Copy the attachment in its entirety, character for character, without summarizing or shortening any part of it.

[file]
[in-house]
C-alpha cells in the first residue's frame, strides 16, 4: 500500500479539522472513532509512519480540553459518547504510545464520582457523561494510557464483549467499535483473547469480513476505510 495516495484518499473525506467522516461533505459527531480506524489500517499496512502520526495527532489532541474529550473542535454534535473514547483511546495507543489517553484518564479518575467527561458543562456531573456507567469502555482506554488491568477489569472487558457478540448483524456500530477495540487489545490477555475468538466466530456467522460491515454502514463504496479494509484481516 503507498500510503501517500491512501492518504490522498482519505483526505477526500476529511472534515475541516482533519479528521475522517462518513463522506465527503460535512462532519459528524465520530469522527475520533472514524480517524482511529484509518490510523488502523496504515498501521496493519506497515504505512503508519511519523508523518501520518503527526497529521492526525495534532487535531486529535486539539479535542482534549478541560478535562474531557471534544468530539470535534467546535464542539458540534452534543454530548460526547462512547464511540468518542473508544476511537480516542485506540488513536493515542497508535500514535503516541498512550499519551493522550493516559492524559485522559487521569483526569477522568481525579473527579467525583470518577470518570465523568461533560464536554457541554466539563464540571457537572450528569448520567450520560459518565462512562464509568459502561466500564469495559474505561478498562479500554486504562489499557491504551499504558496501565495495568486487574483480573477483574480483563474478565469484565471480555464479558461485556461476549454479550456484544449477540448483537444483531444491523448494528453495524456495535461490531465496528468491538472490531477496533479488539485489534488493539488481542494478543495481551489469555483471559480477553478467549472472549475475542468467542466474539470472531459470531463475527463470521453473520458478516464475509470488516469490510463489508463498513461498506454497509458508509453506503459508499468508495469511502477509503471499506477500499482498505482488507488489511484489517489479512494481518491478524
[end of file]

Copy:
[in-house]
C-alpha cells in the first residue's frame, strides 16, 4: 500500500479539522472513532509512519480540553459518547504510545464520582457523561494510557464483549467499535483473547469480513476505510 495516495484518499473525506467522516461533505459527531480506524489500517499496512502520526495527532489532541474529550473542535454534535473514547483511546495507543489517553484518564479518575467527561458543562456531573456507567469502555482506554488491568477489569472487558457478540448483524456500530477495540487489545490477555475468538466466530456467522460491515454502514463504496479494509484481516 503507498500510503501517500491512501492518504490522498482519505483526505477526500476529511472534515475541516482533519479528521475522517462518513463522506465527503460535512462532519459528524465520530469522527475520533472514524480517524482511529484509518490510523488502523496504515498501521496493519506497515504505512503508519511519523508523518501520518503527526497529521492526525495534532487535531486529535486539539479535542482534549478541560478535562474531557471534544468530539470535534467546535464542539458540534452534543454530548460526547462512547464511540468518542473508544476511537480516542485506540488513536493515542497508535500514535503516541498512550499519551493522550493516559492524559485522559487521569483526569477522568481525579473527579467525583470518577470518570465523568461533560464536554457541554466539563464540571457537572450528569448520567450520560459518565462512562464509568459502561466500564469495559474505561478498562479500554486504562489499557491504551499504558496501565495495568486487574483480573477483574480483563474478565469484565471480555464479558461485556461476549454479550456484544449477540448483537444483531444491523448494528453495524456495535461490531465496528468491538472490531477496533479488539485489534488493539488481542494478543495481551489469555483471559480477553478467549472472549475475542468467542466474539470472531459470531463475527463470521453473520458478516464475509470488516469490510463489508463498513461498506454497509458508509453506503459508499468508495469511502477509503471499506477500499482498505482488507488489511484489517489479512494481518491478524